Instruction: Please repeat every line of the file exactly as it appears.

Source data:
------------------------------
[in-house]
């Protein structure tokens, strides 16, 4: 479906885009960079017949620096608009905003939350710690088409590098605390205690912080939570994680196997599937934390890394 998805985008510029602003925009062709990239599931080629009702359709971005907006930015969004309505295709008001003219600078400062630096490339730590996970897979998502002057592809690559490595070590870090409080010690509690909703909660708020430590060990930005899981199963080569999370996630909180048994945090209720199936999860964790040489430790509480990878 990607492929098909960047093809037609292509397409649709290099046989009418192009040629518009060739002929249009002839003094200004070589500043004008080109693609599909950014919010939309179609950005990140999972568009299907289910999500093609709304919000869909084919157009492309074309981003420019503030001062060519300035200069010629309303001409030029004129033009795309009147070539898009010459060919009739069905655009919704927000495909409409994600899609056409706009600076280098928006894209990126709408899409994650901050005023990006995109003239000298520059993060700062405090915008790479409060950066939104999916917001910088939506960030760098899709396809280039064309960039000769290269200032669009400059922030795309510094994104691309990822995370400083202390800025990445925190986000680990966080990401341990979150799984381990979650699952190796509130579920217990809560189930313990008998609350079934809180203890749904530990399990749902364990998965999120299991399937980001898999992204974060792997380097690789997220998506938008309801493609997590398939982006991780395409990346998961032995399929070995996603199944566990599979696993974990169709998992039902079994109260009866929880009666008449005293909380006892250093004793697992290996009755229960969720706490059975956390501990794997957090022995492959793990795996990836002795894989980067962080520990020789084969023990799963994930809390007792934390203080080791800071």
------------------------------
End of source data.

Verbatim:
[in-house]
């Protein structure tokens, strides 16, 4: 479906885009960079017949620096608009905003939350710690088409590098605390205690912080939570994680196997599937934390890394 998805985008510029602003925009062709990239599931080629009702359709971005907006930015969004309505295709008001003219600078400062630096490339730590996970897979998502002057592809690559490595070590870090409080010690509690909703909660708020430590060990930005899981199963080569999370996630909180048994945090209720199936999860964790040489430790509480990878 990607492929098909960047093809037609292509397409649709290099046989009418192009040629518009060739002929249009002839003094200004070589500043004008080109693609599909950014919010939309179609950005990140999972568009299907289910999500093609709304919000869909084919157009492309074309981003420019503030001062060519300035200069010629309303001409030029004129033009795309009147070539898009010459060919009739069905655009919704927000495909409409994600899609056409706009600076280098928006894209990126709408899409994650901050005023990006995109003239000298520059993060700062405090915008790479409060950066939104999916917001910088939506960030760098899709396809280039064309960039000769290269200032669009400059922030795309510094994104691309990822995370400083202390800025990445925190986000680990966080990401341990979150799984381990979650699952190796509130579920217990809560189930313990008998609350079934809180203890749904530990399990749902364990998965999120299991399937980001898999992204974060792997380097690789997220998506938008309801493609997590398939982006991780395409990346998961032995399929070995996603199944566990599979696993974990169709998992039902079994109260009866929880009666008449005293909380006892250093004793697992290996009755229960969720706490059975956390501990794997957090022995492959793990795996990836002795894989980067962080520990020789084969023990799963994930809390007792934390203080080791800071």